“During the war, we had a list of people who need special attention in cases of emergency,” says Brian Auslander, director of international relations at the social services department in Jerusalem.
“The directive was that in the event of a missile attack you had 90 seconds to reach a shelter, so we contacted all of those people to see if they could or not. For those who could not, social workers helped them to identify the safest place to be in their home.”
While high caseloads, low pay and the dilemmas around promoting choice and control for service users are just as challenging for social workers in Jerusalem as they are in the UK, they face one unique difference in their working lives – the constant threat of mass casualty events.
These could be caused by natural disasters, war or terror attacks – but in any of these cases Israeli social workers have very specific roles to play, says Auslander. In both hospitals and the community, there is an emergency plan in place for social services, which includes central administration procedures and on-the-scene centres for field staff.
In the immediate aftermath of a catastrophe, community social workers will attend to bystanders at the scene who may be suffering from shock or a severe reaction. “In terms of the intifada and bus bombings, we would actually send social work teams into the apartment buildings, door-to-door, to make sure nobody was hiding under a bed,” says Auslander.
Social workers will also work closely with the police to support families of people who have been killed. This includes accompanying them to the morgue and providing transportation.
“We really walk them through this process, which you can imagine as being extremely traumatic – this morning you kissed goodbye, this afternoon you have the possibility of identifying a dead person.”
Good assessment skills are vital in the days that follow, as the social workers need to identify the individual strengths of families and the strongest members who are most able to provide support to the others.
“It’s really about being very empathic, listening to the family and identifying their needs,” says Auslander. “We try to respond to the immediate needs of the families both on the emotional and the practical level.”
He recalls one situation where a teenage daughter of divorced parents was killed in a bus bombing. Her father had been out of the picture and had provided no financial support, but suddenly turned up at the mother’s house.
“He said ‘she’s my daughter, I need to mourn her also’ and we more or less had to physically separate the two of them. But that’s all part of the social work skills you talk about – of negotiating, intervening and finding a solution that was appropriate for both of them.”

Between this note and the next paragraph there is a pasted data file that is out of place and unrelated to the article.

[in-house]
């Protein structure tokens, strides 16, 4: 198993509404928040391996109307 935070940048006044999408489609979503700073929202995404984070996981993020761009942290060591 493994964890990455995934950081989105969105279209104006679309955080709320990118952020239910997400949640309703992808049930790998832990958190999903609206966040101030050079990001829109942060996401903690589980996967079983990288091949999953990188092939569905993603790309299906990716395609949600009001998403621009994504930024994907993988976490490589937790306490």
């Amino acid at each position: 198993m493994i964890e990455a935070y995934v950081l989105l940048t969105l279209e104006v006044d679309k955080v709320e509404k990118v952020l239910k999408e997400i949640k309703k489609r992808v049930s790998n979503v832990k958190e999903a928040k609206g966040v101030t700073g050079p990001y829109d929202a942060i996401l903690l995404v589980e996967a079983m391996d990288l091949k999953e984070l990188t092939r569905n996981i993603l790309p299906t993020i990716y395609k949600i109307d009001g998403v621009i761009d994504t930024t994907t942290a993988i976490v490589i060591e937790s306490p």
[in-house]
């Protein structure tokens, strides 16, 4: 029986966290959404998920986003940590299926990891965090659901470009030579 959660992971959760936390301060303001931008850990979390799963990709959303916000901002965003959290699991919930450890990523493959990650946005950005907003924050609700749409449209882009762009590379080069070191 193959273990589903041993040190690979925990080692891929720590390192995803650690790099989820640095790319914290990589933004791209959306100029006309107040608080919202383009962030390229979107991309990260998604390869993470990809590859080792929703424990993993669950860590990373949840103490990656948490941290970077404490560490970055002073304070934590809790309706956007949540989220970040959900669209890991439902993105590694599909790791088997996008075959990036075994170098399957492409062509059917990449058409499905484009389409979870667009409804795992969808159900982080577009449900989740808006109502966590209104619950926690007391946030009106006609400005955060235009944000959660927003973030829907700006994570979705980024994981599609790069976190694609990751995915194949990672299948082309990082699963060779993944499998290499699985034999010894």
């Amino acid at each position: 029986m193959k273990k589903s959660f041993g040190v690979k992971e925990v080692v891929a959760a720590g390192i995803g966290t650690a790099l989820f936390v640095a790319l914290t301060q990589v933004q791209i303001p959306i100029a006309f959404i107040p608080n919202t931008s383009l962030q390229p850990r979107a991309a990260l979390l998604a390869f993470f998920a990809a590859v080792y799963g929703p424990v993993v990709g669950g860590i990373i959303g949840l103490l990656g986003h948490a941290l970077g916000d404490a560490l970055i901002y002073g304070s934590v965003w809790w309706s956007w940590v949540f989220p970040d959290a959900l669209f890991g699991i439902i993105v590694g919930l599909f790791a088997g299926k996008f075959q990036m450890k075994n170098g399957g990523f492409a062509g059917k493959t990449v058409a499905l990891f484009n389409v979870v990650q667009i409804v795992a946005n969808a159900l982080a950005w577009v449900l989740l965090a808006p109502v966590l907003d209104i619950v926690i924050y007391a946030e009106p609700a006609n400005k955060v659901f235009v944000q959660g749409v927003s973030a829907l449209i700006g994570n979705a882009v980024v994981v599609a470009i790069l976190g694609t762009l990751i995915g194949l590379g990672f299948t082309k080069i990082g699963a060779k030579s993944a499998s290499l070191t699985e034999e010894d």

For the families of people injured at the scene, support is provided by hospital social workers like Lamis Shibli Gadir, who has worked on the paediatric wing at Hadassa Hospital in Jerusalem for the last 15 years.
“I worked in Hadassa during the second intifada and it is very important to keep calm for every emergency call you have,” she says. “Even when you’re called in at 2am.”
Social workers will usually be based in the family room of the hospital and are assigned to the case management of families, which includes helping them to locate their relatives. “We have lists at Hadassa, in the other hospitals in Jerusalem and from the city, of the people who have been injured and we connect the family with the patient.”
“If we can talk to the patient then we can take their name, but if not then we look for other signs of identification like distinctive marks, tattoos or what they were wearing.”
Helping the helpers
In Hadassa, social workers are encouraged to keep talking as a way of supporting one another. “We have group support once a week and we talk about how can we cope, how we can leave and go home with all the stress and we keep hugging each other,” says Gadir.
“I’m Arabic and for me it is very difficult to come into the office the day after a terror attack. I feel that I do this, it is my side,” she adds. “But my team support me, we talk about it and we cry together, it’s not easy you know.”
Social workers in the community are also supported with debriefing sessions and the social services department has recently increased the number of supervisors based in each of its 24 neighbourhood offices. “We came to the conclusion that one’s not enough, so we’ve actually put in a second for a team of social workers,” says Auslander.
“One of the things we’ve found in emergency situations is that the social workers get very involved and say ‘I know the family, I don’t want to leave,’” he says. “Part of the supervisor’s role is to set limits on the workers to make sure they go home and get some sleep.”
But Auslander also points out that the only way the social work community in Israel is able to function, particularly in the face of high caseloads and low pay, is because they are so invested in the people they support.
“Granted overall we have to prepare how we respond to terrorist attacks, how we respond to war,” he says. “But what happens in the hospital and what happens in the community is very similar to the UK – we see individuals, we see people.”
“From the meetings we’ve had with UK social workers, we know we are facing the same dilemmas, the same issues and the skillsets are very similar.”